Region Duty-free*/duty paid U.S. East Coast Ft. Lauderdale 1,149/1,223 Savannah, Ga. 1,117/NA Newport, R.I. 1,164/NA Caribbean St. Thomas, USVI 1,283/NA St. Maarten 1,336/NA Antigua 1,271/NA North Atlantic Bermuda (Ireland Island) 1,198/NA Cape Verde 1,188/NA Azores 1,203/NA Canary Islands 1,188/1,333 Mediterranean Gibraltar 1,147/NA Barcelona, Spain 1,191/2,072 Palma de Mallorca, Spain NA/2,047 Antibes, France 1,293/2,392 San Remo, Italy 1,385/2,439 Naples, Italy 1,326/2,413 Venice, Italy 1,349/2,402 Corfu, Greece 1,271/2,137 Piraeus, Greece 1,243/2,109 Istanbul, Turkey 1,234/NA Malta 1,202/NA Bizerte, Tunisia 1,137/NA Tunis, Tunisia 1,130/NA Oceania Auckland, New Zealand 1,269/NA Sydney, Australia 1,273/NA Fiji 1,358/NA

*When available according to local customs.

*When available according to customs.


B August 2009 TECHNOLOGY BRIEFS

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Biological sewage plant gets DNV approval The Bioreactor from Gertsen & Olufsen (G&O), a Scandinavian developer of biological sewage treatment systems, has been approved by Det Norske Veritas (DNV). The revised guidelines on treatment of black water, IMO MECP 159(55) Resolution, comes into effect on Jan. 1 and entails new and stricter standards. The guidelines apply to sewage treatment plants on ships of 400 GRT and above as well as on smaller ships certified to carry a crew of more than 15. The G&O Bioreactor is the first biological sewage treatment plant to comply with the resolution. “We are proud to receive the approval,” said Thorsten LarsenSeul, managing director with G&O. “Our bioreactor represents the next generation of biological sewage plants and is designed to handle all kinds of human wastewater from any vessel or offshore platform. It works with UV-light sterilization and uses no chemicals in the process.” The Bioreactor can handle both black and grey water, the latter including complete degradation of organic matters including fat and grease. The reactor has a small footprint and can be delivered in several finishes. For more information, visit www.g-o.dk.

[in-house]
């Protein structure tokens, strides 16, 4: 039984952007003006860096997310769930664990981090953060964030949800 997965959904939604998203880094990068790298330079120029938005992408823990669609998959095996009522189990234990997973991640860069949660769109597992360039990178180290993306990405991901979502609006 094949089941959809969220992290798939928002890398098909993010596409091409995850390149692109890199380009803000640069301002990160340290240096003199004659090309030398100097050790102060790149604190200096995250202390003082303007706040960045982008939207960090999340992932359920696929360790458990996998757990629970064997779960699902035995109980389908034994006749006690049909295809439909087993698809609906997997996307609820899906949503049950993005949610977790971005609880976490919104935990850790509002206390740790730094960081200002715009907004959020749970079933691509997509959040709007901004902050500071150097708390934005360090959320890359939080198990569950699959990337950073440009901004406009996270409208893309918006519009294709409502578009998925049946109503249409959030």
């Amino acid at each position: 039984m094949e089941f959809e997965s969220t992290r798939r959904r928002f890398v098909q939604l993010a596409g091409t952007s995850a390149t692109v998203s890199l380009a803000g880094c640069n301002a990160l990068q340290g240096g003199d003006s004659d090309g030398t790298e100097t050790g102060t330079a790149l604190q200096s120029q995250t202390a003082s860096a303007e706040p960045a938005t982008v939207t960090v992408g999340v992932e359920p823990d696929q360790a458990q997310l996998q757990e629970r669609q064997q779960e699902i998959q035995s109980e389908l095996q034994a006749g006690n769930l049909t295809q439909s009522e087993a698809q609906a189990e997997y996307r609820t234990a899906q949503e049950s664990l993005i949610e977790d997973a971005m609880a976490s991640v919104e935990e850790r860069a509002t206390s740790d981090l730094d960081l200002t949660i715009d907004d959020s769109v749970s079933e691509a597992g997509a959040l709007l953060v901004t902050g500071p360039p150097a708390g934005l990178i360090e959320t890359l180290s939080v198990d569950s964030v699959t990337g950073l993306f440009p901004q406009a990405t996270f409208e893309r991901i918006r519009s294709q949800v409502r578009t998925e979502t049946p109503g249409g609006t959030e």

Global Satellite has wi-fi access

Global Satellite USA launched YachtSpot Marine WiFi for wireless access to the Internet for boatyards, installers, megayacht owners and crew. “We have tested several wi-fi products over the years, but YachtSpot Marine WiFi outshines the rest with its reliability, excellent support and seaworthy tough hardware that logs on and stays on,” Global Satellite President and CEO Martin Fierstone said. YachtSpot connects wirelessly to marina or near shore wi-fi hotspots using 802.11 b/g and shares that connection between all of the yacht’s onboard laptops, desktops, servers, PDAs, VOIP phones, and other device that use an Internet connection. YachtSpot is not a bridge, like a wireless access point, which shares its IP range with the entire marina, but a router that uses network address translation (NAT). The onboard network on the yacht will be separated and fire walled from the marina’s network and has its own IP range, the company said in a statement. For details visit www.globalsatellite.us.

Sailor150 gets Inmarsat approval